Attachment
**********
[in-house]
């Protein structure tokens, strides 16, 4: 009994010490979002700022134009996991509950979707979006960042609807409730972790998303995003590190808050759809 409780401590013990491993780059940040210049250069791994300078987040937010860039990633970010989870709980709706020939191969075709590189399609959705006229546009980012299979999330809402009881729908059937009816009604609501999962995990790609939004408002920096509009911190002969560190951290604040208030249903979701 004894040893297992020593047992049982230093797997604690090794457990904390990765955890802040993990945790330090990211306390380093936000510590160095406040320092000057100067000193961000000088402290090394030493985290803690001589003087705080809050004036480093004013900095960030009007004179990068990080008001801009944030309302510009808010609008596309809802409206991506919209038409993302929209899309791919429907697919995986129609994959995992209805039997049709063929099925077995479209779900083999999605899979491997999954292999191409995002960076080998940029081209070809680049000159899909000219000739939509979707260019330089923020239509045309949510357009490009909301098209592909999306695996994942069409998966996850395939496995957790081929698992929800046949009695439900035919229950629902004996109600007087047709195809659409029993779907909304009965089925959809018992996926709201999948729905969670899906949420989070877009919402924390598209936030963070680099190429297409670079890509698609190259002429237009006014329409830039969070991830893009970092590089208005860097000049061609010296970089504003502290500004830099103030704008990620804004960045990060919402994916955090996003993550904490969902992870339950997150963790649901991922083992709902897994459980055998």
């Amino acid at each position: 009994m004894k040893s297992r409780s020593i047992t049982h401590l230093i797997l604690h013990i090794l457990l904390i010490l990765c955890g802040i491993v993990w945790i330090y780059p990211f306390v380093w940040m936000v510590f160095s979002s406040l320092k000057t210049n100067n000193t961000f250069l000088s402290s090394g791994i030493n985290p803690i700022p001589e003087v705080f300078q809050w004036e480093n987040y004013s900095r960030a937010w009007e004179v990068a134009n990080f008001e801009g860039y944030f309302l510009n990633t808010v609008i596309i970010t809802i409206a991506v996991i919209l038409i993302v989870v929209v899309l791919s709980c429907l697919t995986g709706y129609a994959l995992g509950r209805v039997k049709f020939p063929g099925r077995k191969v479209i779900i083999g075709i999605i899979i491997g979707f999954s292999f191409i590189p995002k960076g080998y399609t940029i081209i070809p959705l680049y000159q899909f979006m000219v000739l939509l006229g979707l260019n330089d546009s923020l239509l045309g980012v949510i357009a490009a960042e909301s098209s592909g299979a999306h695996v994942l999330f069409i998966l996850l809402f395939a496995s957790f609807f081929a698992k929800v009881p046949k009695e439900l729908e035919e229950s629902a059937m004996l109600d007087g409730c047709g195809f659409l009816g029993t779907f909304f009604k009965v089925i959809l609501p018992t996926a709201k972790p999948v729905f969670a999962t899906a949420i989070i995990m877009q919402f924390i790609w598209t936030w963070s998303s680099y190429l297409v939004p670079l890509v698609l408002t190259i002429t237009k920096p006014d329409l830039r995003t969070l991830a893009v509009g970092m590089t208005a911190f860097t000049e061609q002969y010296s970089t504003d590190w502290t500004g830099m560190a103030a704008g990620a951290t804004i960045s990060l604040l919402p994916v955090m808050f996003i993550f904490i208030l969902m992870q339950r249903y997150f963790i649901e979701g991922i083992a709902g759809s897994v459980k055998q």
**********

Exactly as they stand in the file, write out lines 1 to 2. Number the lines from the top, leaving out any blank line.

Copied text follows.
[in-house]
């Protein structure tokens, strides 16, 4: 009994010490979002700022134009996991509950979707979006960042609807409730972790998303995003590190808050759809 409780401590013990491993780059940040210049250069791994300078987040937010860039990633970010989870709980709706020939191969075709590189399609959705006229546009980012299979999330809402009881729908059937009816009604609501999962995990790609939004408002920096509009911190002969560190951290604040208030249903979701 004894040893297992020593047992049982230093797997604690090794457990904390990765955890802040993990945790330090990211306390380093936000510590160095406040320092000057100067000193961000000088402290090394030493985290803690001589003087705080809050004036480093004013900095960030009007004179990068990080008001801009944030309302510009808010609008596309809802409206991506919209038409993302929209899309791919429907697919995986129609994959995992209805039997049709063929099925077995479209779900083999999605899979491997999954292999191409995002960076080998940029081209070809680049000159899909000219000739939509979707260019330089923020239509045309949510357009490009909301098209592909999306695996994942069409998966996850395939496995957790081929698992929800046949009695439900035919229950629902004996109600007087047709195809659409029993779907909304009965089925959809018992996926709201999948729905969670899906949420989070877009919402924390598209936030963070680099190429297409670079890509698609190259002429237009006014329409830039969070991830893009970092590089208005860097000049061609010296970089504003502290500004830099103030704008990620804004960045990060919402994916955090996003993550904490969902992870339950997150963790649901991922083992709902897994459980055998």